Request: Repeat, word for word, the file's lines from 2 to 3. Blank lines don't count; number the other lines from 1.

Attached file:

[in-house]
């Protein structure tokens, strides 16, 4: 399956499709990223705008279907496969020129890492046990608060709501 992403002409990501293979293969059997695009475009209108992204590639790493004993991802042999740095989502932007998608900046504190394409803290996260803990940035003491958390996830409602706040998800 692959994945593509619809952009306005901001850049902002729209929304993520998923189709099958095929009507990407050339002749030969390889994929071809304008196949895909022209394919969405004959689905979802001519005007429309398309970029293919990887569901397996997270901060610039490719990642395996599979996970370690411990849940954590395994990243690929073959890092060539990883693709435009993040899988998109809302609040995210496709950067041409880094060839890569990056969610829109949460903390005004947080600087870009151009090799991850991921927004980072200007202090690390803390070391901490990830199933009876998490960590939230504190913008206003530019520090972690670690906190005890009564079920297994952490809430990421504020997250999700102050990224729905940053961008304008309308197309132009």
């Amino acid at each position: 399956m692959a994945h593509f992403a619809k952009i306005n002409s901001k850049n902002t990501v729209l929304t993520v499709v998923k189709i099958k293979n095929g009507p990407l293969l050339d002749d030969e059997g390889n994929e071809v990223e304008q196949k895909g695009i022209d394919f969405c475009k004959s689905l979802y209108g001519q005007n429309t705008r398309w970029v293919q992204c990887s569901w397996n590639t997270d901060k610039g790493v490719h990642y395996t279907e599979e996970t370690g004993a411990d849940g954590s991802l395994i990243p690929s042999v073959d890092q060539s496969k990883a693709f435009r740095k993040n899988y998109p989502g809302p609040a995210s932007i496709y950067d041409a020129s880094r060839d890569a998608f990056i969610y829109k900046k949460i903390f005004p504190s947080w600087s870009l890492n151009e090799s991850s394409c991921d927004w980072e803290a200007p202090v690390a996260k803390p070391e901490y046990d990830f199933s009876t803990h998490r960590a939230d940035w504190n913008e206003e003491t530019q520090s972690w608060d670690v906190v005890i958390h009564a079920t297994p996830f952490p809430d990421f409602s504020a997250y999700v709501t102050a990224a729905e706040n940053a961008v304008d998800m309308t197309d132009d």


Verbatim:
């Protein structure tokens, strides 16, 4: 399956499709990223705008279907496969020129890492046990608060709501 992403002409990501293979293969059997695009475009209108992204590639790493004993991802042999740095989502932007998608900046504190394409803290996260803990940035003491958390996830409602706040998800 692959994945593509619809952009306005901001850049902002729209929304993520998923189709099958095929009507990407050339002749030969390889994929071809304008196949895909022209394919969405004959689905979802001519005007429309398309970029293919990887569901397996997270901060610039490719990642395996599979996970370690411990849940954590395994990243690929073959890092060539990883693709435009993040899988998109809302609040995210496709950067041409880094060839890569990056969610829109949460903390005004947080600087870009151009090799991850991921927004980072200007202090690390803390070391901490990830199933009876998490960590939230504190913008206003530019520090972690670690906190005890009564079920297994952490809430990421504020997250999700102050990224729905940053961008304008309308197309132009």
């Amino acid at each position: 399956m692959a994945h593509f992403a619809k952009i306005n002409s901001k850049n902002t990501v729209l929304t993520v499709v998923k189709i099958k293979n095929g009507p990407l293969l050339d002749d030969e059997g390889n994929e071809v990223e304008q196949k895909g695009i022209d394919f969405c475009k004959s689905l979802y209108g001519q005007n429309t705008r398309w970029v293919q992204c990887s569901w397996n590639t997270d901060k610039g790493v490719h990642y395996t279907e599979e996970t370690g004993a411990d849940g954590s991802l395994i990243p690929s042999v073959d890092q060539s496969k990883a693709f435009r740095k993040n899988y998109p989502g809302p609040a995210s932007i496709y950067d041409a020129s880094r060839d890569a998608f990056i969610y829109k900046k949460i903390f005004p504190s947080w600087s870009l890492n151009e090799s991850s394409c991921d927004w980072e803290a200007p202090v690390a996260k803390p070391e901490y046990d990830f199933s009876t803990h998490r960590a939230d940035w504190n913008e206003e003491t530019q520090s972690w608060d670690v906190v005890i958390h009564a079920t297994p996830f952490p809430d990421f409602s504020a997250y999700v709501t102050a990224a729905e706040n940053a961008v304008d998800m309308t197309d132009d």